Five Rivers Odyssey: American Salmon Forest

The Tongass National Forest is often referred to as America’s Salmon Forest because the entire ecosystem depends on salmon in one way or another.

Salmon can be traced all the way to the trees, and the cycle runs full circle. Animals that feed on salmon drag the carcasses into forest, effectively applying thousands of pounds of organic fertilizer to the trees. Without trees to shade the streams and provide underwater structure, salmon would not have proper habitat to mature and later spawn. Salmon DNA can be found within the trees.

There is no other place like the Tongass. In order to protect the Tongass’ rich biodiversity, Trout Unlimited worked with various groups, stakeholders, and the U.S. Forest Service to create the Tongass 77—the designation of 77 watersheds chosen for their outstanding salmon habitat and economic value. These watersheds were selected for protection so their main use can be fish production as opposed to logging, mining and other types of development.

Once the 77 watersheds were chosen, the Forest Service made the selected watersheds off limits to old-growth logging. On top of this, the initiative addresses problems such as “red pipes,” or fish-migration barriers. Red pipes are anything from improperly sized culverts or steep gradients.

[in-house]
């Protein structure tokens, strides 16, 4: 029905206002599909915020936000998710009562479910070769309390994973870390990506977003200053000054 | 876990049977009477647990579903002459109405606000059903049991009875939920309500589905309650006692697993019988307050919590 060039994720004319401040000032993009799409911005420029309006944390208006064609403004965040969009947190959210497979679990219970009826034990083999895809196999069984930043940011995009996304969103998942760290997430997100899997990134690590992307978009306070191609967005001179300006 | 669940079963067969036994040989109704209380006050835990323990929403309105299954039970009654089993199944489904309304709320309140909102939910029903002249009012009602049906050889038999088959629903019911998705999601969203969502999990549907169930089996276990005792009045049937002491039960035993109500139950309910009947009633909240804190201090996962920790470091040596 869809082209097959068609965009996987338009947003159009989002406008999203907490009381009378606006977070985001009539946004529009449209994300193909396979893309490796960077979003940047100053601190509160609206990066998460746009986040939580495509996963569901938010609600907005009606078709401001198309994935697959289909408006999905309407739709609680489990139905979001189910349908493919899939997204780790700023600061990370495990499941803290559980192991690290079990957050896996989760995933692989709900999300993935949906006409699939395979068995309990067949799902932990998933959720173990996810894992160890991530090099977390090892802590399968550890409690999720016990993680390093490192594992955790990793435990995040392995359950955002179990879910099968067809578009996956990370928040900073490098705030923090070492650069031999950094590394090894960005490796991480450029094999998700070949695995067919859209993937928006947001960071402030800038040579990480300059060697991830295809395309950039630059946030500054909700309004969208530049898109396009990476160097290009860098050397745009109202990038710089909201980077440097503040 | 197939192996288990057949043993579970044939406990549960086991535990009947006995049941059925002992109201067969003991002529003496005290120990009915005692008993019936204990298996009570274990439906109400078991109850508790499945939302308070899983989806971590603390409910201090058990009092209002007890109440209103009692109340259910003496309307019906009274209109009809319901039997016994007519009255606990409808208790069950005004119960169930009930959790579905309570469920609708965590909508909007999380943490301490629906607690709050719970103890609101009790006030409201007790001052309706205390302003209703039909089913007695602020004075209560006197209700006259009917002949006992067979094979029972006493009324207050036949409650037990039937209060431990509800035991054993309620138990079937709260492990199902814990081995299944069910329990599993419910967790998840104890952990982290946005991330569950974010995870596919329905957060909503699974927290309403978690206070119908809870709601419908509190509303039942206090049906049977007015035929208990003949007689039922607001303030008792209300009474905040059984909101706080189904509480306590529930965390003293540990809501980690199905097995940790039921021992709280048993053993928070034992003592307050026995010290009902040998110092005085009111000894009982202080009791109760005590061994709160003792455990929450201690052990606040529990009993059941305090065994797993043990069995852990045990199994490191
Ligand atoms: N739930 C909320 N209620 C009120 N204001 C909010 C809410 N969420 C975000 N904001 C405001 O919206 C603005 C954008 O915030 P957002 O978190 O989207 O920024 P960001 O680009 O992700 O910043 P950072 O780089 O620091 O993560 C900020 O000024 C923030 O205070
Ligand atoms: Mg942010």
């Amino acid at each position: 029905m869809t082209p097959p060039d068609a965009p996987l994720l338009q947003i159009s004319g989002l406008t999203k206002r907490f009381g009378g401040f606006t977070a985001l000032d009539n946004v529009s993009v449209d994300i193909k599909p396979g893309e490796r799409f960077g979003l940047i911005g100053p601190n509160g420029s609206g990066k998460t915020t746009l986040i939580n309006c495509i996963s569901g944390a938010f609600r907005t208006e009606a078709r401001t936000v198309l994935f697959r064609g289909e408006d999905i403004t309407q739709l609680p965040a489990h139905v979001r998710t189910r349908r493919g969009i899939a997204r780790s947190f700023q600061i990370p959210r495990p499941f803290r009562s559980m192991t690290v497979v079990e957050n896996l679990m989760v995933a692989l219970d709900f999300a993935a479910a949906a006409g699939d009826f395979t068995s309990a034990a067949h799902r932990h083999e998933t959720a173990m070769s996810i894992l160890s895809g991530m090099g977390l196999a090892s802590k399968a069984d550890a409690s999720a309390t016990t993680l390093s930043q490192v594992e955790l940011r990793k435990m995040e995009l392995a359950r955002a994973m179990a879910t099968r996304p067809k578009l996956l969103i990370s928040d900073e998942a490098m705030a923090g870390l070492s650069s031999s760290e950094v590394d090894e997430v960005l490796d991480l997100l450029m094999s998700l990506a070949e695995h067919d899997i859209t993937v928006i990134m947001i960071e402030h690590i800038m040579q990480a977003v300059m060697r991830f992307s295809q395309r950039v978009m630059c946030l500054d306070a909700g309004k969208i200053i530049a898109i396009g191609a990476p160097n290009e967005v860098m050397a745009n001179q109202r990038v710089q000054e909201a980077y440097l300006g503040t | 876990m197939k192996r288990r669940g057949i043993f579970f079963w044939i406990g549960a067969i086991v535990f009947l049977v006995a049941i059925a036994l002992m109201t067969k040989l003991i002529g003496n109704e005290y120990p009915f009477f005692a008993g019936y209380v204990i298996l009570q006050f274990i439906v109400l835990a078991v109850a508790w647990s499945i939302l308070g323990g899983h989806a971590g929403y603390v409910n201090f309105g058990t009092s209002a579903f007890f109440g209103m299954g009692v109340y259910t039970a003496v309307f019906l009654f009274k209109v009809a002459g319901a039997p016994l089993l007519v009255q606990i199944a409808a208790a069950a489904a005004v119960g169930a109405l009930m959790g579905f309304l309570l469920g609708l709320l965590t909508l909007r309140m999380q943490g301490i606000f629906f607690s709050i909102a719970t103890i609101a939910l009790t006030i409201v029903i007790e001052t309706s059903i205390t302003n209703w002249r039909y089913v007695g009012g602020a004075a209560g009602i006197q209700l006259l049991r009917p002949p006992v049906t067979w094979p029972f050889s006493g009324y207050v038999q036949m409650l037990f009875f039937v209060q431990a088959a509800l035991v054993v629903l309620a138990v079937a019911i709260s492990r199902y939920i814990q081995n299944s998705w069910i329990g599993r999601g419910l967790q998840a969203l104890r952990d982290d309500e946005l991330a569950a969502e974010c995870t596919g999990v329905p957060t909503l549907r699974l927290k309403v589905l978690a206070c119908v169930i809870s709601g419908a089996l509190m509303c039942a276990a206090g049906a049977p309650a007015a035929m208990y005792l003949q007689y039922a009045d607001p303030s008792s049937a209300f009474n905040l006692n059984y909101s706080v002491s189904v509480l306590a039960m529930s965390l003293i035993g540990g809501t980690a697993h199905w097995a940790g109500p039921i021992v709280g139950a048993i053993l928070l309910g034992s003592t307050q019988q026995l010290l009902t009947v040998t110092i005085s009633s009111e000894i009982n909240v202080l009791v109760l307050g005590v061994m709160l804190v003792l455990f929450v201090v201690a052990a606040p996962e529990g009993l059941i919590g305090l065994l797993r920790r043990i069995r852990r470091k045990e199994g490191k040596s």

Many restoration projects have occurred within the Tongass 77 to ensure future success for salmon. Salmon are already facing many problems in the ocean, so it is imperative to make sure that they have proper spawning and maturing habitat.

I have been lucky enough to spend more than a week in the Tongass National Forest, and this place is truly incredible. I have stood among trees that have been around for hundreds of years as well as fresh clear cuts. This has inspired me to work toward protecting such a unique ecosystem. Learning about the Tongass and being able to catch some of the fish that spawn in its streams has made this forest incredibly special to me, and my time in the Tongass has given me a new respect for organizations like Trout Unlimited.

We must take action to protect our watersheds to ensure that salmon can return each year and keep the Tongass alive.

Anthony Ortiz

By Chris Hunt.